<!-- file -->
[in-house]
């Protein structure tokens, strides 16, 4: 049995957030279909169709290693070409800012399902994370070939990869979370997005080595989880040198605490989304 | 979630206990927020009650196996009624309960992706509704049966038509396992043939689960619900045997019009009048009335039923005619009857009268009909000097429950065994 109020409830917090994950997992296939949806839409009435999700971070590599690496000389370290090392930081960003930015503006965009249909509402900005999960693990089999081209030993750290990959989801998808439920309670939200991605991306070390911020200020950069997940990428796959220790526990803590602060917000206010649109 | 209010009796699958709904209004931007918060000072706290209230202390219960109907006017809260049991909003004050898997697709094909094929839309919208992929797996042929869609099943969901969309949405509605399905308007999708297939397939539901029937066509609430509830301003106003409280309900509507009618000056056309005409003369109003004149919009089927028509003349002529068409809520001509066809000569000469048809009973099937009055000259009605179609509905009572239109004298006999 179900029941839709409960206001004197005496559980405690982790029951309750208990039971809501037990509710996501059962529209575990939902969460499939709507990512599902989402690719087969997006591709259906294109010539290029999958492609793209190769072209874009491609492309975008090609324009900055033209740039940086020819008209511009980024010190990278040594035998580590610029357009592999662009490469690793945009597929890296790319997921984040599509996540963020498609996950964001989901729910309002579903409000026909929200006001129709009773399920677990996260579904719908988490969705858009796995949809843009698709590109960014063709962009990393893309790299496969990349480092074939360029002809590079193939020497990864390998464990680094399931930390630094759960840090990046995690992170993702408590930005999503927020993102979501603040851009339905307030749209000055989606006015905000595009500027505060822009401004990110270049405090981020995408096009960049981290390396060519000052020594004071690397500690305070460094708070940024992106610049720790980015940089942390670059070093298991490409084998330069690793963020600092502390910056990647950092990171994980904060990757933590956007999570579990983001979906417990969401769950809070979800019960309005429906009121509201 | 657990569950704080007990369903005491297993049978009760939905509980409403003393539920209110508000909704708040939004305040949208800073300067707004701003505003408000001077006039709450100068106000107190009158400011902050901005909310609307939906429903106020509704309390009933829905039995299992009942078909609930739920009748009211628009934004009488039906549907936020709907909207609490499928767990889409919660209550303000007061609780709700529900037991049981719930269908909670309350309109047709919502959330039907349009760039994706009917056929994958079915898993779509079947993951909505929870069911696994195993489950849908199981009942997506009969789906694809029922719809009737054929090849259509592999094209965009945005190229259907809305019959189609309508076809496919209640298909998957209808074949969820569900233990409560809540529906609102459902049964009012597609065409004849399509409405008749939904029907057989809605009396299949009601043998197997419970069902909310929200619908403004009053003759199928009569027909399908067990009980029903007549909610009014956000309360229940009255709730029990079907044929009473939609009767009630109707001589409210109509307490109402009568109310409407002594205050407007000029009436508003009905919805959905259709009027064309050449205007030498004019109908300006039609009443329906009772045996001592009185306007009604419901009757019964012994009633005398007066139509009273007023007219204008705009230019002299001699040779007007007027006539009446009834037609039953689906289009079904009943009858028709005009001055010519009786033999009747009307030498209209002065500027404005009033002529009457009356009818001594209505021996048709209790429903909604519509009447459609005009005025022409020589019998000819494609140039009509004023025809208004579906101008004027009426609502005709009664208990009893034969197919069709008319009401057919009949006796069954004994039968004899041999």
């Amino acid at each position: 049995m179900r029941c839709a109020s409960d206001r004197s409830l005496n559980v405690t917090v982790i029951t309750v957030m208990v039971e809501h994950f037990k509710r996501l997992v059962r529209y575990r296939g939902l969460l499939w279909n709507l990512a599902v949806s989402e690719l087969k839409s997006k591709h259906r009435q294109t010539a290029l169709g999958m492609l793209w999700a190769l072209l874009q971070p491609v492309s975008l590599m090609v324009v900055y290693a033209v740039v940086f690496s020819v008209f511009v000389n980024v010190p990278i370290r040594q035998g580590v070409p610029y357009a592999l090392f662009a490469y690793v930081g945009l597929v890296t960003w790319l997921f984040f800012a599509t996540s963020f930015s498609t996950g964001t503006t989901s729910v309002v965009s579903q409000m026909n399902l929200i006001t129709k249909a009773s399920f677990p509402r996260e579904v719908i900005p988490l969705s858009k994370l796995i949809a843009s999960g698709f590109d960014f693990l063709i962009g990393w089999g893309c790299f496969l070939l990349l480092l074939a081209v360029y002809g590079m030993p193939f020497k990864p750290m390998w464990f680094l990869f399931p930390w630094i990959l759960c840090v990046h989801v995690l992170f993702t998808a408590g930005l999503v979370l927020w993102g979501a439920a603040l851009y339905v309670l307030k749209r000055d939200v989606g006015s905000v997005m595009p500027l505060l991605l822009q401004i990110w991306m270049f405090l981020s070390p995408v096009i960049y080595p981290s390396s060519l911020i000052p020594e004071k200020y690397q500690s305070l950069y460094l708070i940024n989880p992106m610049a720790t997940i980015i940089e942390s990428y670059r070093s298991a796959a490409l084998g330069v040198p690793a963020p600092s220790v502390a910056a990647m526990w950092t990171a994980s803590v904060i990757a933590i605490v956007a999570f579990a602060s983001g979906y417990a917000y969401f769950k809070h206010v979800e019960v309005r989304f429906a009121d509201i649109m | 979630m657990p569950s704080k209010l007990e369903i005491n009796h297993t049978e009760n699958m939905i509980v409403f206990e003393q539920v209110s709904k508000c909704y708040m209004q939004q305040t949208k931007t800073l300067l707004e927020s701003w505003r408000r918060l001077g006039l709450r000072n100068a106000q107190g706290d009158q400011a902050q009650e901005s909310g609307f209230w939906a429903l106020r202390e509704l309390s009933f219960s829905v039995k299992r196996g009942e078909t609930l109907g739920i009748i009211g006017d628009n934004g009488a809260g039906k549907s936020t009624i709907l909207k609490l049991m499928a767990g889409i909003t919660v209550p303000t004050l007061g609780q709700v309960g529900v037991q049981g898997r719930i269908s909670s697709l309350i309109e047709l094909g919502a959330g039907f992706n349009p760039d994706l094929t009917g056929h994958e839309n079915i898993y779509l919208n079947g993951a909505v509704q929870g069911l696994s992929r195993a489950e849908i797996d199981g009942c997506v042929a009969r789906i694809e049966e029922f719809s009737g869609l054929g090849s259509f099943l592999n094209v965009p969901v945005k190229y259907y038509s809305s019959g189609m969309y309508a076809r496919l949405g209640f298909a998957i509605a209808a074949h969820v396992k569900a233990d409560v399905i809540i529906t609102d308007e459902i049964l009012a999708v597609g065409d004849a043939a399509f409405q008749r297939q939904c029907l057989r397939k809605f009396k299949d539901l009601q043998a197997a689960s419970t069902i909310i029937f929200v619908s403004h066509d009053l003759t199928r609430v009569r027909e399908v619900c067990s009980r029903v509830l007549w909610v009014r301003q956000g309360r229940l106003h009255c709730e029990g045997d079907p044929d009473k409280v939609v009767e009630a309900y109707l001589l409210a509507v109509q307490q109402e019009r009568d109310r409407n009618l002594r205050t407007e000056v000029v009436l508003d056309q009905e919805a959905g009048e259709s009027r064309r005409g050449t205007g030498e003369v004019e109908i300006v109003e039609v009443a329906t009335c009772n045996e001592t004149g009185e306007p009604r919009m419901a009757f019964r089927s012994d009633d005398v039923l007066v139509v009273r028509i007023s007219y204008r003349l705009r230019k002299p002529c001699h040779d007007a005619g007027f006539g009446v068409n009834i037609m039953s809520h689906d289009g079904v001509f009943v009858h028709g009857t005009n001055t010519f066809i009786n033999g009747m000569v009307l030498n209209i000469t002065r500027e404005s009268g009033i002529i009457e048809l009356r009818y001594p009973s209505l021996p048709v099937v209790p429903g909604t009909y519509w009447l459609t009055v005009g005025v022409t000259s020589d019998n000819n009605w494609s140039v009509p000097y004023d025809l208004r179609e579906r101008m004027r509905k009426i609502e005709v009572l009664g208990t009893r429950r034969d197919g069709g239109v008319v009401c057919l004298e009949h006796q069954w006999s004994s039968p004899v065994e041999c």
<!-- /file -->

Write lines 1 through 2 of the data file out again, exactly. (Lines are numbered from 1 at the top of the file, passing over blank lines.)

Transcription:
[in-house]
């Protein structure tokens, strides 16, 4: 049995957030279909169709290693070409800012399902994370070939990869979370997005080595989880040198605490989304 | 979630206990927020009650196996009624309960992706509704049966038509396992043939689960619900045997019009009048009335039923005619009857009268009909000097429950065994 109020409830917090994950997992296939949806839409009435999700971070590599690496000389370290090392930081960003930015503006965009249909509402900005999960693990089999081209030993750290990959989801998808439920309670939200991605991306070390911020200020950069997940990428796959220790526990803590602060917000206010649109 | 209010009796699958709904209004931007918060000072706290209230202390219960109907006017809260049991909003004050898997697709094909094929839309919208992929797996042929869609099943969901969309949405509605399905308007999708297939397939539901029937066509609430509830301003106003409280309900509507009618000056056309005409003369109003004149919009089927028509003349002529068409809520001509066809000569000469048809009973099937009055000259009605179609509905009572239109004298006999 179900029941839709409960206001004197005496559980405690982790029951309750208990039971809501037990509710996501059962529209575990939902969460499939709507990512599902989402690719087969997006591709259906294109010539290029999958492609793209190769072209874009491609492309975008090609324009900055033209740039940086020819008209511009980024010190990278040594035998580590610029357009592999662009490469690793945009597929890296790319997921984040599509996540963020498609996950964001989901729910309002579903409000026909929200006001129709009773399920677990996260579904719908988490969705858009796995949809843009698709590109960014063709962009990393893309790299496969990349480092074939360029002809590079193939020497990864390998464990680094399931930390630094759960840090990046995690992170993702408590930005999503927020993102979501603040851009339905307030749209000055989606006015905000595009500027505060822009401004990110270049405090981020995408096009960049981290390396060519000052020594004071690397500690305070460094708070940024992106610049720790980015940089942390670059070093298991490409084998330069690793963020600092502390910056990647950092990171994980904060990757933590956007999570579990983001979906417990969401769950809070979800019960309005429906009121509201 | 657990569950704080007990369903005491297993049978009760939905509980409403003393539920209110508000909704708040939004305040949208800073300067707004701003505003408000001077006039709450100068106000107190009158400011902050901005909310609307939906429903106020509704309390009933829905039995299992009942078909609930739920009748009211628009934004009488039906549907936020709907909207609490499928767990889409919660209550303000007061609780709700529900037991049981719930269908909670309350309109047709919502959330039907349009760039994706009917056929994958079915898993779509079947993951909505929870069911696994195993489950849908199981009942997506009969789906694809029922719809009737054929090849259509592999094209965009945005190229259907809305019959189609309508076809496919209640298909998957209808074949969820569900233990409560809540529906609102459902049964009012597609065409004849399509409405008749939904029907057989809605009396299949009601043998197997419970069902909310929200619908403004009053003759199928009569027909399908067990009980029903007549909610009014956000309360229940009255709730029990079907044929009473939609009767009630109707001589409210109509307490109402009568109310409407002594205050407007000029009436508003009905919805959905259709009027064309050449205007030498004019109908300006039609009443329906009772045996001592009185306007009604419901009757019964012994009633005398007066139509009273007023007219204008705009230019002299001699040779007007007027006539009446009834037609039953689906289009079904009943009858028709005009001055010519009786033999009747009307030498209209002065500027404005009033002529009457009356009818001594209505021996048709209790429903909604519509009447459609005009005025022409020589019998000819494609140039009509004023025809208004579906101008004027009426609502005709009664208990009893034969197919069709008319009401057919009949006796069954004994039968004899041999």